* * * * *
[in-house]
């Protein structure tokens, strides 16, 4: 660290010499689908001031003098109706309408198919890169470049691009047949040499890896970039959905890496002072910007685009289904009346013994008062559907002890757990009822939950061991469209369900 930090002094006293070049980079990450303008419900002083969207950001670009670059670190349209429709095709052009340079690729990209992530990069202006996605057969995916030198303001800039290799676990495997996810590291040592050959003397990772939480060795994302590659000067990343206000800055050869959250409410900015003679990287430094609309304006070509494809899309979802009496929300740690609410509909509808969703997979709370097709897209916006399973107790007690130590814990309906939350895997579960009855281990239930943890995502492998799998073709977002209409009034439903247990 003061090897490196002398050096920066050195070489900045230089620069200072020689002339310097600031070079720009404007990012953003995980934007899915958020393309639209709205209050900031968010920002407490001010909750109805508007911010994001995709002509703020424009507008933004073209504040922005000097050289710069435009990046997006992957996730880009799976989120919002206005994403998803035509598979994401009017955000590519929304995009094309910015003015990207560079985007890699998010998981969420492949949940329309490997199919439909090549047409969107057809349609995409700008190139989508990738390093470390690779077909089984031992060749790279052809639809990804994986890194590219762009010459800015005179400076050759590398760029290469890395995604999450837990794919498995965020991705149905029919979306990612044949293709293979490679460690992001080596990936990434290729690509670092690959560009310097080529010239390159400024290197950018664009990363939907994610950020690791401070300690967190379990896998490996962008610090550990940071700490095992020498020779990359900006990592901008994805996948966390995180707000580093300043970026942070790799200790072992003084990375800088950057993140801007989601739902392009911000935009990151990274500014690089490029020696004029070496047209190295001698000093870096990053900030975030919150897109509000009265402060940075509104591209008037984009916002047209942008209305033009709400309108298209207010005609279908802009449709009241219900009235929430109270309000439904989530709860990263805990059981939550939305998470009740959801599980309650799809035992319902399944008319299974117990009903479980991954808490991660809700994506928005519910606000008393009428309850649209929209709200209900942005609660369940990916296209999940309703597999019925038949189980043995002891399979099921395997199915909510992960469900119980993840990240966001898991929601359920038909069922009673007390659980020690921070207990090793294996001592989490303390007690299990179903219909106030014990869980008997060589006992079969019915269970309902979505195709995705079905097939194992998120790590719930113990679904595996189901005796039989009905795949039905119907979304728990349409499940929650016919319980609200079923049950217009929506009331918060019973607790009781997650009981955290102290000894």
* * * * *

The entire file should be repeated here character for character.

[in-house]
């Protein structure tokens, strides 16, 4: 660290010499689908001031003098109706309408198919890169470049691009047949040499890896970039959905890496002072910007685009289904009346013994008062559907002890757990009822939950061991469209369900 930090002094006293070049980079990450303008419900002083969207950001670009670059670190349209429709095709052009340079690729990209992530990069202006996605057969995916030198303001800039290799676990495997996810590291040592050959003397990772939480060795994302590659000067990343206000800055050869959250409410900015003679990287430094609309304006070509494809899309979802009496929300740690609410509909509808969703997979709370097709897209916006399973107790007690130590814990309906939350895997579960009855281990239930943890995502492998799998073709977002209409009034439903247990 003061090897490196002398050096920066050195070489900045230089620069200072020689002339310097600031070079720009404007990012953003995980934007899915958020393309639209709205209050900031968010920002407490001010909750109805508007911010994001995709002509703020424009507008933004073209504040922005000097050289710069435009990046997006992957996730880009799976989120919002206005994403998803035509598979994401009017955000590519929304995009094309910015003015990207560079985007890699998010998981969420492949949940329309490997199919439909090549047409969107057809349609995409700008190139989508990738390093470390690779077909089984031992060749790279052809639809990804994986890194590219762009010459800015005179400076050759590398760029290469890395995604999450837990794919498995965020991705149905029919979306990612044949293709293979490679460690992001080596990936990434290729690509670092690959560009310097080529010239390159400024290197950018664009990363939907994610950020690791401070300690967190379990896998490996962008610090550990940071700490095992020498020779990359900006990592901008994805996948966390995180707000580093300043970026942070790799200790072992003084990375800088950057993140801007989601739902392009911000935009990151990274500014690089490029020696004029070496047209190295001698000093870096990053900030975030919150897109509000009265402060940075509104591209008037984009916002047209942008209305033009709400309108298209207010005609279908802009449709009241219900009235929430109270309000439904989530709860990263805990059981939550939305998470009740959801599980309650799809035992319902399944008319299974117990009903479980991954808490991660809700994506928005519910606000008393009428309850649209929209709200209900942005609660369940990916296209999940309703597999019925038949189980043995002891399979099921395997199915909510992960469900119980993840990240966001898991929601359920038909069922009673007390659980020690921070207990090793294996001592989490303390007690299990179903219909106030014990869980008997060589006992079969019915269970309902979505195709995705079905097939194992998120790590719930113990679904595996189901005796039989009905795949039905119907979304728990349409499940929650016919319980609200079923049950217009929506009331918060019973607790009781997650009981955290102290000894």